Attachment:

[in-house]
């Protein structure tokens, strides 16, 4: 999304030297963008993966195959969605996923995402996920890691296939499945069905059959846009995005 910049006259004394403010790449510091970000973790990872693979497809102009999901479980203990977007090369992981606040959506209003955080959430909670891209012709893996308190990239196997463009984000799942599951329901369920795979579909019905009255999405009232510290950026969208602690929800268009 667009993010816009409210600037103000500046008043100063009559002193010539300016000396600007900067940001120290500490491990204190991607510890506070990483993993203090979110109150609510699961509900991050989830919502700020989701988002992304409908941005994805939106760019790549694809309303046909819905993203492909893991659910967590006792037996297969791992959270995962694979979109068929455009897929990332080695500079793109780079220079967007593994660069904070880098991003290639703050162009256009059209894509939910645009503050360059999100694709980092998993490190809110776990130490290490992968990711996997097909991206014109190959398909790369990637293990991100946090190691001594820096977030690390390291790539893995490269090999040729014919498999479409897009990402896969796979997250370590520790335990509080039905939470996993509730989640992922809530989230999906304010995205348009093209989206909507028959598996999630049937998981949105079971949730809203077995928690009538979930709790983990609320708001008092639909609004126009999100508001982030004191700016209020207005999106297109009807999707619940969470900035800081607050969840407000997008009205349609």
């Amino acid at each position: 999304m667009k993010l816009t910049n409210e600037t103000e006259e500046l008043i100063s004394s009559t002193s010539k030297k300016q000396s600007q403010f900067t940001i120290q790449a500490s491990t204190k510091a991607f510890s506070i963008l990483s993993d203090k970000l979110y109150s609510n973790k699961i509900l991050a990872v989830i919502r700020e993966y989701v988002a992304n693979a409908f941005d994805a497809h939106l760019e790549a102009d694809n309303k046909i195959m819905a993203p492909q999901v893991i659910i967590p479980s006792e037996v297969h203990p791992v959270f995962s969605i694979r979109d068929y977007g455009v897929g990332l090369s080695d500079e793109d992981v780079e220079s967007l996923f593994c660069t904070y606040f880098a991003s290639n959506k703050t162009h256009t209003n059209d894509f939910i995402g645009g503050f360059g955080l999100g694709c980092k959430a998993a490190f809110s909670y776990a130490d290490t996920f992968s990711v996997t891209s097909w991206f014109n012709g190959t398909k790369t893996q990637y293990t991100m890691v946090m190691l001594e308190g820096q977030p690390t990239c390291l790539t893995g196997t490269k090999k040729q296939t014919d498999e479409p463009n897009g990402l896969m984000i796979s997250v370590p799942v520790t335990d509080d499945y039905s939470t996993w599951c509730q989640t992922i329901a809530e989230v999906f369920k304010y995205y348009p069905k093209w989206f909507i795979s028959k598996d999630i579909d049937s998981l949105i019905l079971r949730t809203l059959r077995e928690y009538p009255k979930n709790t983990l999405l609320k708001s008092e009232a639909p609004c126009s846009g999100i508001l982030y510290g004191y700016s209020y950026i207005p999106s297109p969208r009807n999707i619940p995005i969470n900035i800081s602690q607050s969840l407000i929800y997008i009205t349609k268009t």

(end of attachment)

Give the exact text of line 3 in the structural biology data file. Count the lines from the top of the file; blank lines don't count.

């Amino acid at each position: 999304m667009k993010l816009t910049n409210e600037t103000e006259e500046l008043i100063s004394s009559t002193s010539k030297k300016q000396s600007q403010f900067t940001i120290q790449a500490s491990t204190k510091a991607f510890s506070i963008l990483s993993d203090k970000l979110y109150s609510n973790k699961i509900l991050a990872v989830i919502r700020e993966y989701v988002a992304n693979a409908f941005d994805a497809h939106l760019e790549a102009d694809n309303k046909i195959m819905a993203p492909q999901v893991i659910i967590p479980s006792e037996v297969h203990p791992v959270f995962s969605i694979r979109d068929y977007g455009v897929g990332l090369s080695d500079e793109d992981v780079e220079s967007l996923f593994c660069t904070y606040f880098a991003s290639n959506k703050t162009h256009t209003n059209d894509f939910i995402g645009g503050f360059g955080l999100g694709c980092k959430a998993a490190f809110s909670y776990a130490d290490t996920f992968s990711v996997t891209s097909w991206f014109n012709g190959t398909k790369t893996q990637y293990t991100m890691v946090m190691l001594e308190g820096q977030p690390t990239c390291l790539t893995g196997t490269k090999k040729q296939t014919d498999e479409p463009n897009g990402l896969m984000i796979s997250v370590p799942v520790t335990d509080d499945y039905s939470t996993w599951c509730q989640t992922i329901a809530e989230v999906f369920k304010y995205y348009p069905k093209w989206f909507i795979s028959k598996d999630i579909d049937s998981l949105i019905l079971r949730t809203l059959r077995e928690y009538p009255k979930n709790t983990l999405l609320k708001s008092e009232a639909p609004c126009s846009g999100i508001l982030y510290g004191y700016s209020y950026i207005p999106s297109p969208r009807n999707i619940p995005i969470n900035i800081s602690q607050s969840l407000i929800y997008i009205t349609k268009t």